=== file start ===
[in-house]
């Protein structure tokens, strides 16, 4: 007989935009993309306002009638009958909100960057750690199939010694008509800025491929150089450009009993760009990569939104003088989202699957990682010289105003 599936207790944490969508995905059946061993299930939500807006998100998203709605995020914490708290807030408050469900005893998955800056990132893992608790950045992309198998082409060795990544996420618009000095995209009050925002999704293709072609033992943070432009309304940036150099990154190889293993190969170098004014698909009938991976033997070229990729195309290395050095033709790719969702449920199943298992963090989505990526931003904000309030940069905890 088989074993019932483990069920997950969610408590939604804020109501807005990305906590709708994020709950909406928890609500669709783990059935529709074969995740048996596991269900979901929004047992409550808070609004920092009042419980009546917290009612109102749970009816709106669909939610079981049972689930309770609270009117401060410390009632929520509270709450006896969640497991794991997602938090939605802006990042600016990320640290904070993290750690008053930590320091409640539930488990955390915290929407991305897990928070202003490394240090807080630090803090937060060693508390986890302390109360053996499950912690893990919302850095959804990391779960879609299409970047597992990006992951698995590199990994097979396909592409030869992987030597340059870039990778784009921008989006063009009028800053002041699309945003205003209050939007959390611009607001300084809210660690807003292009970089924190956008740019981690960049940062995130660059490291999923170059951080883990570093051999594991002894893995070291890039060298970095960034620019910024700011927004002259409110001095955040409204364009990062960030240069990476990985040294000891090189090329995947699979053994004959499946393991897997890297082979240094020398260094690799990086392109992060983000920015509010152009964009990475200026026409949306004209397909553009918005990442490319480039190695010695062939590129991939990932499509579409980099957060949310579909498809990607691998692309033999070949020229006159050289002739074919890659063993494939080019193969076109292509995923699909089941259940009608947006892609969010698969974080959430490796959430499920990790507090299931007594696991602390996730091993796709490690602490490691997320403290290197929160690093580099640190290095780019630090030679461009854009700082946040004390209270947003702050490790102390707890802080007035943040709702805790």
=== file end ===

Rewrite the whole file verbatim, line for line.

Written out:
[in-house]
């Protein structure tokens, strides 16, 4: 007989935009993309306002009638009958909100960057750690199939010694008509800025491929150089450009009993760009990569939104003088989202699957990682010289105003 599936207790944490969508995905059946061993299930939500807006998100998203709605995020914490708290807030408050469900005893998955800056990132893992608790950045992309198998082409060795990544996420618009000095995209009050925002999704293709072609033992943070432009309304940036150099990154190889293993190969170098004014698909009938991976033997070229990729195309290395050095033709790719969702449920199943298992963090989505990526931003904000309030940069905890 088989074993019932483990069920997950969610408590939604804020109501807005990305906590709708994020709950909406928890609500669709783990059935529709074969995740048996596991269900979901929004047992409550808070609004920092009042419980009546917290009612109102749970009816709106669909939610079981049972689930309770609270009117401060410390009632929520509270709450006896969640497991794991997602938090939605802006990042600016990320640290904070993290750690008053930590320091409640539930488990955390915290929407991305897990928070202003490394240090807080630090803090937060060693508390986890302390109360053996499950912690893990919302850095959804990391779960879609299409970047597992990006992951698995590199990994097979396909592409030869992987030597340059870039990778784009921008989006063009009028800053002041699309945003205003209050939007959390611009607001300084809210660690807003292009970089924190956008740019981690960049940062995130660059490291999923170059951080883990570093051999594991002894893995070291890039060298970095960034620019910024700011927004002259409110001095955040409204364009990062960030240069990476990985040294000891090189090329995947699979053994004959499946393991897997890297082979240094020398260094690799990086392109992060983000920015509010152009964009990475200026026409949306004209397909553009918005990442490319480039190695010695062939590129991939990932499509579409980099957060949310579909498809990607691998692309033999070949020229006159050289002739074919890659063993494939080019193969076109292509995923699909089941259940009608947006892609969010698969974080959430490796959430499920990790507090299931007594696991602390996730091993796709490690602490490691997320403290290197929160690093580099640190290095780019630090030679461009854009700082946040004390209270947003702050490790102390707890802080007035943040709702805790």